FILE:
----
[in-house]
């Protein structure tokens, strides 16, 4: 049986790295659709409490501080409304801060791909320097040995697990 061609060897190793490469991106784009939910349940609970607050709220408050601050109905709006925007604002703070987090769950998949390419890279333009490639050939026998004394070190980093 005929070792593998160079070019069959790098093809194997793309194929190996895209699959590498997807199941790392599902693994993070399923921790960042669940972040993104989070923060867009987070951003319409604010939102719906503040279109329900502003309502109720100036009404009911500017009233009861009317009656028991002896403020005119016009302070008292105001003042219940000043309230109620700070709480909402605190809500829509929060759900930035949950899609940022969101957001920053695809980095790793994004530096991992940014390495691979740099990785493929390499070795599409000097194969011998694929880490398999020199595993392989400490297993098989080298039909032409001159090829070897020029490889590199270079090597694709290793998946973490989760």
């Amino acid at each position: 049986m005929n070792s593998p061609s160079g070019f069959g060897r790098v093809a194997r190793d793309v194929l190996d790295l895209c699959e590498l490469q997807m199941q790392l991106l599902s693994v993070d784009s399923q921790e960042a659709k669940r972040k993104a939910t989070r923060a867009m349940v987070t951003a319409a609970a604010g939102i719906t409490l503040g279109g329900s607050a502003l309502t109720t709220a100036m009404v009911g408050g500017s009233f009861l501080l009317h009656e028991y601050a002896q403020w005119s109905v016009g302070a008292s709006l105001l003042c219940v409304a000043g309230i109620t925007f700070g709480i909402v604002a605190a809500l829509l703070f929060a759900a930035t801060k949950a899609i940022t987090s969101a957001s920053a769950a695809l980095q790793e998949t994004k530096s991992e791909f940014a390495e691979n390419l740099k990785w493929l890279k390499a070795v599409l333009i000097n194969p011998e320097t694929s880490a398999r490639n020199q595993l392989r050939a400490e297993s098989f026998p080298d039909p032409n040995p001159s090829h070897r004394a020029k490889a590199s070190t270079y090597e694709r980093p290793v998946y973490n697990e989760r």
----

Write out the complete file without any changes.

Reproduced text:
[in-house]
């Protein structure tokens, strides 16, 4: 049986790295659709409490501080409304801060791909320097040995697990 061609060897190793490469991106784009939910349940609970607050709220408050601050109905709006925007604002703070987090769950998949390419890279333009490639050939026998004394070190980093 005929070792593998160079070019069959790098093809194997793309194929190996895209699959590498997807199941790392599902693994993070399923921790960042669940972040993104989070923060867009987070951003319409604010939102719906503040279109329900502003309502109720100036009404009911500017009233009861009317009656028991002896403020005119016009302070008292105001003042219940000043309230109620700070709480909402605190809500829509929060759900930035949950899609940022969101957001920053695809980095790793994004530096991992940014390495691979740099990785493929390499070795599409000097194969011998694929880490398999020199595993392989400490297993098989080298039909032409001159090829070897020029490889590199270079090597694709290793998946973490989760």
């Amino acid at each position: 049986m005929n070792s593998p061609s160079g070019f069959g060897r790098v093809a194997r190793d793309v194929l190996d790295l895209c699959e590498l490469q997807m199941q790392l991106l599902s693994v993070d784009s399923q921790e960042a659709k669940r972040k993104a939910t989070r923060a867009m349940v987070t951003a319409a609970a604010g939102i719906t409490l503040g279109g329900s607050a502003l309502t109720t709220a100036m009404v009911g408050g500017s009233f009861l501080l009317h009656e028991y601050a002896q403020w005119s109905v016009g302070a008292s709006l105001l003042c219940v409304a000043g309230i109620t925007f700070g709480i909402v604002a605190a809500l829509l703070f929060a759900a930035t801060k949950a899609i940022t987090s969101a957001s920053a769950a695809l980095q790793e998949t994004k530096s991992e791909f940014a390495e691979n390419l740099k990785w493929l890279k390499a070795v599409l333009i000097n194969p011998e320097t694929s880490a398999r490639n020199q595993l392989r050939a400490e297993s098989f026998p080298d039909p032409n040995p001159s090829h070897r004394a020029k490889a590199s070190t270079y090597e694709r980093p290793v998946y973490n697990e989760r």